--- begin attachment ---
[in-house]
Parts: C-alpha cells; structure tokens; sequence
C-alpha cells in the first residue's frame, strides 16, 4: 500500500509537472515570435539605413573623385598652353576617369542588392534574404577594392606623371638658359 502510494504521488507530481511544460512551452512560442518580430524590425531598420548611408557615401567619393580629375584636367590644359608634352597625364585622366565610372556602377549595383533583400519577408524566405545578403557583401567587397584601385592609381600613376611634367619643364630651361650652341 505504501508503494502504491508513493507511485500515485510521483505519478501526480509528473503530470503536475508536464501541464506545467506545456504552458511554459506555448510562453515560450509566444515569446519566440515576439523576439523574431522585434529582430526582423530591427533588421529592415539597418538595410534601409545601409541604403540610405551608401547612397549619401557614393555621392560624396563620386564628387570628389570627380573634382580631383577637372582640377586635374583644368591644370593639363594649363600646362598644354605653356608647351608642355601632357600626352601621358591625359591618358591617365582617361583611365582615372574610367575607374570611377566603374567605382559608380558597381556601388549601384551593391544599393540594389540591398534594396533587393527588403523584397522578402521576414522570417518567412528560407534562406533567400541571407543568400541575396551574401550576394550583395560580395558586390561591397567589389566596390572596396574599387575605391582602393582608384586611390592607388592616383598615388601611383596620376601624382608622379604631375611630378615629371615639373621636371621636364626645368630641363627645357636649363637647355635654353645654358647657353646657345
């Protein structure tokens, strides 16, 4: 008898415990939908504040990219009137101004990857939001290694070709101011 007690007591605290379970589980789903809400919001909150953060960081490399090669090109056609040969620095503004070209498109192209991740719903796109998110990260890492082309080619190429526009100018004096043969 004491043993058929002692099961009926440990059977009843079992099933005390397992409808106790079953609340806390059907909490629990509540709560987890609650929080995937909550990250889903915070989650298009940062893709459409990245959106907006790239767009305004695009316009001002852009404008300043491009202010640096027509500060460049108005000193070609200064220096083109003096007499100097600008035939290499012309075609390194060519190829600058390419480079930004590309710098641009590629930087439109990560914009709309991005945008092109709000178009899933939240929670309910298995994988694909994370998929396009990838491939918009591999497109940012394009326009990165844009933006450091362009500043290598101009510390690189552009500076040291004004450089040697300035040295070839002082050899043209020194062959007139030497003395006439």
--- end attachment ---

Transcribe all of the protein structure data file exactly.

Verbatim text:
[in-house]
Parts: C-alpha cells; structure tokens; sequence
C-alpha cells in the first residue's frame, strides 16, 4: 500500500509537472515570435539605413573623385598652353576617369542588392534574404577594392606623371638658359 502510494504521488507530481511544460512551452512560442518580430524590425531598420548611408557615401567619393580629375584636367590644359608634352597625364585622366565610372556602377549595383533583400519577408524566405545578403557583401567587397584601385592609381600613376611634367619643364630651361650652341 505504501508503494502504491508513493507511485500515485510521483505519478501526480509528473503530470503536475508536464501541464506545467506545456504552458511554459506555448510562453515560450509566444515569446519566440515576439523576439523574431522585434529582430526582423530591427533588421529592415539597418538595410534601409545601409541604403540610405551608401547612397549619401557614393555621392560624396563620386564628387570628389570627380573634382580631383577637372582640377586635374583644368591644370593639363594649363600646362598644354605653356608647351608642355601632357600626352601621358591625359591618358591617365582617361583611365582615372574610367575607374570611377566603374567605382559608380558597381556601388549601384551593391544599393540594389540591398534594396533587393527588403523584397522578402521576414522570417518567412528560407534562406533567400541571407543568400541575396551574401550576394550583395560580395558586390561591397567589389566596390572596396574599387575605391582602393582608384586611390592607388592616383598615388601611383596620376601624382608622379604631375611630378615629371615639373621636371621636364626645368630641363627645357636649363637647355635654353645654358647657353646657345
């Protein structure tokens, strides 16, 4: 008898415990939908504040990219009137101004990857939001290694070709101011 007690007591605290379970589980789903809400919001909150953060960081490399090669090109056609040969620095503004070209498109192209991740719903796109998110990260890492082309080619190429526009100018004096043969 004491043993058929002692099961009926440990059977009843079992099933005390397992409808106790079953609340806390059907909490629990509540709560987890609650929080995937909550990250889903915070989650298009940062893709459409990245959106907006790239767009305004695009316009001002852009404008300043491009202010640096027509500060460049108005000193070609200064220096083109003096007499100097600008035939290499012309075609390194060519190829600058390419480079930004590309710098641009590629930087439109990560914009709309991005945008092109709000178009899933939240929670309910298995994988694909994370998929396009990838491939918009591999497109940012394009326009990165844009933006450091362009500043290598101009510390690189552009500076040291004004450089040697300035040295070839002082050899043209020194062959007139030497003395006439």